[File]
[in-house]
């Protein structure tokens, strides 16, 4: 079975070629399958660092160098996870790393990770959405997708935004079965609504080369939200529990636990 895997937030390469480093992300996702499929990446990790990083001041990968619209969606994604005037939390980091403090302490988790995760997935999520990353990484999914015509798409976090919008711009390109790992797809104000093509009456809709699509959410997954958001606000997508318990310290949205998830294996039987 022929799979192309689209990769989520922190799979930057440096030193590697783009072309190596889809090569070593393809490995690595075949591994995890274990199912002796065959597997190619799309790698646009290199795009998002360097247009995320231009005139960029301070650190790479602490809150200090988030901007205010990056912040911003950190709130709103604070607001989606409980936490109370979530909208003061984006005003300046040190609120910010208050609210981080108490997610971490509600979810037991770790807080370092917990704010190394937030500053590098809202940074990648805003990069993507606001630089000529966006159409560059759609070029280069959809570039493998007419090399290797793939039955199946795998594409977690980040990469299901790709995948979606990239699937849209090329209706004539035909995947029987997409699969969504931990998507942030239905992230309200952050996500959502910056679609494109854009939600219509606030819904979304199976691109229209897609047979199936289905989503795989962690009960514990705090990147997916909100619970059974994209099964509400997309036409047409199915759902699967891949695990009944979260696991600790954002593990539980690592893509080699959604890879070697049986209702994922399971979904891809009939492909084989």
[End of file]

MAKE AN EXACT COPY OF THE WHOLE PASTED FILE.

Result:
[in-house]
């Protein structure tokens, strides 16, 4: 079975070629399958660092160098996870790393990770959405997708935004079965609504080369939200529990636990 895997937030390469480093992300996702499929990446990790990083001041990968619209969606994604005037939390980091403090302490988790995760997935999520990353990484999914015509798409976090919008711009390109790992797809104000093509009456809709699509959410997954958001606000997508318990310290949205998830294996039987 022929799979192309689209990769989520922190799979930057440096030193590697783009072309190596889809090569070593393809490995690595075949591994995890274990199912002796065959597997190619799309790698646009290199795009998002360097247009995320231009005139960029301070650190790479602490809150200090988030901007205010990056912040911003950190709130709103604070607001989606409980936490109370979530909208003061984006005003300046040190609120910010208050609210981080108490997610971490509600979810037991770790807080370092917990704010190394937030500053590098809202940074990648805003990069993507606001630089000529966006159409560059759609070029280069959809570039493998007419090399290797793939039955199946795998594409977690980040990469299901790709995948979606990239699937849209090329209706004539035909995947029987997409699969969504931990998507942030239905992230309200952050996500959502910056679609494109854009939600219509606030819904979304199976691109229209897609047979199936289905989503795989962690009960514990705090990147997916909100619970059974994209099964509400997309036409047409199915759902699967891949695990009944979260696991600790954002593990539980690592893509080699959604890879070697049986209702994922399971979904891809009939492909084989």